"We believe that the notion of net neutrality as defined today, whch says by law every packet gets treated equally on the network, is flawed," said Mike Volpi, senior vice president of Cisco's service provider technology group, during his afternoon talk at Cisco's analyst day yesterday. (See Cisco CEO Talks $10B Markets.)
This doesn't mean Cisco wants service providers to shut you out of certain applications. It's just that Cisco -- along with most of the other vendors we write about -- believes service providers need to be able to sell higher bandwidth and/or better performance in order to keep bandwidth from becoming a dry commodity.
It's true that best-effort bandwidth could end up being enough for most people. "They're going to want peanuts on the Southwest flight," Volpi said. "But there is a subset of users who are going to want to fly first class."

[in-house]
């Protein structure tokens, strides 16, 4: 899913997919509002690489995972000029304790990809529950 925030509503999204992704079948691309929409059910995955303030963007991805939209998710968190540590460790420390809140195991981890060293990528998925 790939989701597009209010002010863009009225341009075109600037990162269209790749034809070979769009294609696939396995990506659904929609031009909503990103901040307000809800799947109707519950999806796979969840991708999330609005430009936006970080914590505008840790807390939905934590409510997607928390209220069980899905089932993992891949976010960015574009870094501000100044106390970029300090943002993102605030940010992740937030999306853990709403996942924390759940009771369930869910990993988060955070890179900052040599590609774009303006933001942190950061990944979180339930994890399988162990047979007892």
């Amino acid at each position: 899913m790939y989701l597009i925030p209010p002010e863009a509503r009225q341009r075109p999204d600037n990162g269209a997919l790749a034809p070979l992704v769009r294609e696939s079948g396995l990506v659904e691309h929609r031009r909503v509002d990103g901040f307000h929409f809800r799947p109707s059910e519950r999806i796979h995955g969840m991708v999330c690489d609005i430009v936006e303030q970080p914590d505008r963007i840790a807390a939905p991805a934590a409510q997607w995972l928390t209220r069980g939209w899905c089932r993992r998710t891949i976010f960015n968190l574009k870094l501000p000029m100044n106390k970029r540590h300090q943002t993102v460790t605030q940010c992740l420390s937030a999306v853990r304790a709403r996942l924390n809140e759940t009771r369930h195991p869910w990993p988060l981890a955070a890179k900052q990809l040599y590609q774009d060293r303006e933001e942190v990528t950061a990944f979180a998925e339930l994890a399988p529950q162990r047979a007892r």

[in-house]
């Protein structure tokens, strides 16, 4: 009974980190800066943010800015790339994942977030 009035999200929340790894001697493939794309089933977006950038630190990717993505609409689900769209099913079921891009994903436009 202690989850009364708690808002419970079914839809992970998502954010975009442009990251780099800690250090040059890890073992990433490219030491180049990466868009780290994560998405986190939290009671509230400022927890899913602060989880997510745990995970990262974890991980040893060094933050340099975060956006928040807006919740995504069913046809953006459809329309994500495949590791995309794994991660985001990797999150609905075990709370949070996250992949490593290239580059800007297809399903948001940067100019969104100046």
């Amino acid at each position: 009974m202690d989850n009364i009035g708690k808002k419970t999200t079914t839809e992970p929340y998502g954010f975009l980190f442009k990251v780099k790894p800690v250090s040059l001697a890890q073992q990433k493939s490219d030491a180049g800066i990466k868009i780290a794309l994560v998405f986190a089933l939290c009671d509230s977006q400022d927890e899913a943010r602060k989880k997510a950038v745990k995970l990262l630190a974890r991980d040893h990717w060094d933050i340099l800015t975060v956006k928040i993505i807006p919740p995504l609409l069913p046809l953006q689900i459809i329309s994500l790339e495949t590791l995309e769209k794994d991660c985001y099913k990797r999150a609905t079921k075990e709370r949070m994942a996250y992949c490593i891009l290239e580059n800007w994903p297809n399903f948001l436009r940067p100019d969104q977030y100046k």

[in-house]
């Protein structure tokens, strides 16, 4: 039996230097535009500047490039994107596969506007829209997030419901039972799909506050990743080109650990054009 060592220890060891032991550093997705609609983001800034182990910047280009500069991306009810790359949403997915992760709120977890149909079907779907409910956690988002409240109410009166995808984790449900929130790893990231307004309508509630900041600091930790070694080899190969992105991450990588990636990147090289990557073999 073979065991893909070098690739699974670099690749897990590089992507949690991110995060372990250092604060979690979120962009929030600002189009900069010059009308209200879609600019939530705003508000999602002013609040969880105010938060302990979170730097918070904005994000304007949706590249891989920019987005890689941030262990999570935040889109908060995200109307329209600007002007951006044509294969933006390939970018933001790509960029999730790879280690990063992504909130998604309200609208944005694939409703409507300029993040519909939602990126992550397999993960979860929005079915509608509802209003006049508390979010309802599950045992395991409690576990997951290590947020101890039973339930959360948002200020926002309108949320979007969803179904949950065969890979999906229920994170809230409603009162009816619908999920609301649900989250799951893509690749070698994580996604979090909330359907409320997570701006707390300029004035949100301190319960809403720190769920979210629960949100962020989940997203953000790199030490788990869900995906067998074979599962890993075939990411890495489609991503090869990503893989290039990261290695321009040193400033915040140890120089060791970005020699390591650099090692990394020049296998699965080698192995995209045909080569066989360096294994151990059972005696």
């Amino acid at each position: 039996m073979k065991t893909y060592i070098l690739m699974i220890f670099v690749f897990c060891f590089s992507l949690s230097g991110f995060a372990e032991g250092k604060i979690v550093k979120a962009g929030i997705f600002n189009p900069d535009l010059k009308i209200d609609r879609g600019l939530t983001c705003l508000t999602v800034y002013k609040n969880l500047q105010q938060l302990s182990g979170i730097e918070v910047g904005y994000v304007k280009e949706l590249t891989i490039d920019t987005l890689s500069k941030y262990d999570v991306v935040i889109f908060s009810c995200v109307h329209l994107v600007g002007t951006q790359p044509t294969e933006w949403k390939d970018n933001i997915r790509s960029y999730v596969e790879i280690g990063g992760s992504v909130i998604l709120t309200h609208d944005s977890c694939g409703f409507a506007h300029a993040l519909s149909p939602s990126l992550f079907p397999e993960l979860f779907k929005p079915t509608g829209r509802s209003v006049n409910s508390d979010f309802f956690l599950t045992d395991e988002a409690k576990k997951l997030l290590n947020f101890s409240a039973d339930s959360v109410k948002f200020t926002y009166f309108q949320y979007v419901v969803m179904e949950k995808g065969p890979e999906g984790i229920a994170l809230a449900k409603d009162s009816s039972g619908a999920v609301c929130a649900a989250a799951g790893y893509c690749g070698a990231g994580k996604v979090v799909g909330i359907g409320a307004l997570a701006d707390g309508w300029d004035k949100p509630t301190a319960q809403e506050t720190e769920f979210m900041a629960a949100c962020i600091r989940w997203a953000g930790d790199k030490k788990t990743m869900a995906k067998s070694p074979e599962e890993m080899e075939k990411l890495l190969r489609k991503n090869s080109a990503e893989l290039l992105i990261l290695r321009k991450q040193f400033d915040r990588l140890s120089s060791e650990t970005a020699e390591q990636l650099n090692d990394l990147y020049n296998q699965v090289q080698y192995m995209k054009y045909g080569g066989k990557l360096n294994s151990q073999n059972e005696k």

The downside, net neutrality fans say, is that carriers will do the opposite: throttle down bandwidth or cut access to Websites. Neither seems particularly smart or likely, given that it would rouse the Federal Communications Commission (FCC) and that lawsuits have been filed for less. (See Time Warner Subscribers Sue.)
Volpi also noted that "mobility" -- what the rest of us call "wireless" -- is one of Cisco's two big bets in the service provider arena, the other being video. But that doesn't mean Cisco wants to own any cellular radio technology; rather, the company is aggressively courting wireless providers to help craft the rest of their networks, he said.
Why is that important? Wireline speed is at the point of diminishing margins, he said. Yes, everyone talks about the need for 100 Mbit/s for IPTV someday, but for now, most people have enough speed. For wireless data, though, they don't. So, Cisco and its competitors all see some obvious opportunities on that side.
On an unrelated note: Yesterday was Volpi's birthday, and his PR team naturally took the opportunity to embarrass him with a surprise cake -- delivered in a room full of press, no less. Out came the digital cameras:
— Craig Matsumoto, Senior Editor, Light Reading